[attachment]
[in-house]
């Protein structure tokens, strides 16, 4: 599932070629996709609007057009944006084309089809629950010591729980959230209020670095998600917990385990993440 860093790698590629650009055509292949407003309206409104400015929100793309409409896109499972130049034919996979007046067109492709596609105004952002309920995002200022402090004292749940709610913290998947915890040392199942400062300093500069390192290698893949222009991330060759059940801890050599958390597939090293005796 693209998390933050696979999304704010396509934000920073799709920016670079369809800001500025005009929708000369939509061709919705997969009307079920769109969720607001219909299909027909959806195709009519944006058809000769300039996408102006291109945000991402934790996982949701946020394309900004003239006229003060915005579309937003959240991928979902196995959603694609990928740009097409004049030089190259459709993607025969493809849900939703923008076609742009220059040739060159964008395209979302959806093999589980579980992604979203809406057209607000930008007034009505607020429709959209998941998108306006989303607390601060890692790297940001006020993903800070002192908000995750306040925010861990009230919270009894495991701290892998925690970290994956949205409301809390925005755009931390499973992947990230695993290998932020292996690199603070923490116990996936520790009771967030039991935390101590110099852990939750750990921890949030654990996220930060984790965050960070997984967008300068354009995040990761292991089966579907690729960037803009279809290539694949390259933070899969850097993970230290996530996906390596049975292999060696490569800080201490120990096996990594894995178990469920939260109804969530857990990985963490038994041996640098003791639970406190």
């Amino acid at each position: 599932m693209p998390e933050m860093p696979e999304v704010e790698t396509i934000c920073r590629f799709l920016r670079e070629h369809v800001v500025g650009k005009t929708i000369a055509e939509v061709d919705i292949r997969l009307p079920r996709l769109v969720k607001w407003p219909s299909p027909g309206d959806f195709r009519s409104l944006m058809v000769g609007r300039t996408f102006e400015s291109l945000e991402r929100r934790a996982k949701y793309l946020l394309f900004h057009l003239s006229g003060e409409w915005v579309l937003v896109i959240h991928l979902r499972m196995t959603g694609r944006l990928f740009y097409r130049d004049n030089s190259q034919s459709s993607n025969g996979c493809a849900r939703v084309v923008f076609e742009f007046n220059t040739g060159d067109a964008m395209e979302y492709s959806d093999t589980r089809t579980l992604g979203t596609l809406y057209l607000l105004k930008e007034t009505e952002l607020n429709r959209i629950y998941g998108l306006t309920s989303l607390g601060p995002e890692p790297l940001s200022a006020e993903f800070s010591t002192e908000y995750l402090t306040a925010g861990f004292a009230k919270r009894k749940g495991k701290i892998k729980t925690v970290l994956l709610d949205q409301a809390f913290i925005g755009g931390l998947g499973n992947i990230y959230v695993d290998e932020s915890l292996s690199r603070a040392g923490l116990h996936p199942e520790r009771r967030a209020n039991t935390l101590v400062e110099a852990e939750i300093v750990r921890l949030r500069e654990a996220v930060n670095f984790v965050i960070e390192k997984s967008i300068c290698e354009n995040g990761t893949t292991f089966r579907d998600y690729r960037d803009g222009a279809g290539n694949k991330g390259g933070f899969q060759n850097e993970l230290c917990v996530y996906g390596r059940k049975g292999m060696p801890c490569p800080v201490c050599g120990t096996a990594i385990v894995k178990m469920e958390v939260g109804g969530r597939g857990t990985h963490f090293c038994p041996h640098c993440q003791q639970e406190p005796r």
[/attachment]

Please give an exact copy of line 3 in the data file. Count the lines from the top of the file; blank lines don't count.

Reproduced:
């Amino acid at each position: 599932m693209p998390e933050m860093p696979e999304v704010e790698t396509i934000c920073r590629f799709l920016r670079e070629h369809v800001v500025g650009k005009t929708i000369a055509e939509v061709d919705i292949r997969l009307p079920r996709l769109v969720k607001w407003p219909s299909p027909g309206d959806f195709r009519s409104l944006m058809v000769g609007r300039t996408f102006e400015s291109l945000e991402r929100r934790a996982k949701y793309l946020l394309f900004h057009l003239s006229g003060e409409w915005v579309l937003v896109i959240h991928l979902r499972m196995t959603g694609r944006l990928f740009y097409r130049d004049n030089s190259q034919s459709s993607n025969g996979c493809a849900r939703v084309v923008f076609e742009f007046n220059t040739g060159d067109a964008m395209e979302y492709s959806d093999t589980r089809t579980l992604g979203t596609l809406y057209l607000l105004k930008e007034t009505e952002l607020n429709r959209i629950y998941g998108l306006t309920s989303l607390g601060p995002e890692p790297l940001s200022a006020e993903f800070s010591t002192e908000y995750l402090t306040a925010g861990f004292a009230k919270r009894k749940g495991k701290i892998k729980t925690v970290l994956l709610d949205q409301a809390f913290i925005g755009g931390l998947g499973n992947i990230y959230v695993d290998e932020s915890l292996s690199r603070a040392g923490l116990h996936p199942e520790r009771r967030a209020n039991t935390l101590v400062e110099a852990e939750i300093v750990r921890l949030r500069e654990a996220v930060n670095f984790v965050i960070e390192k997984s967008i300068c290698e354009n995040g990761t893949t292991f089966r579907d998600y690729r960037d803009g222009a279809g290539n694949k991330g390259g933070f899969q060759n850097e993970l230290c917990v996530y996906g390596r059940k049975g292999m060696p801890c490569p800080v201490c050599g120990t096996a990594i385990v894995k178990m469920e958390v939260g109804g969530r597939g857990t990985h963490f090293c038994p041996h640098c993440q003791q639970e406190p005796r």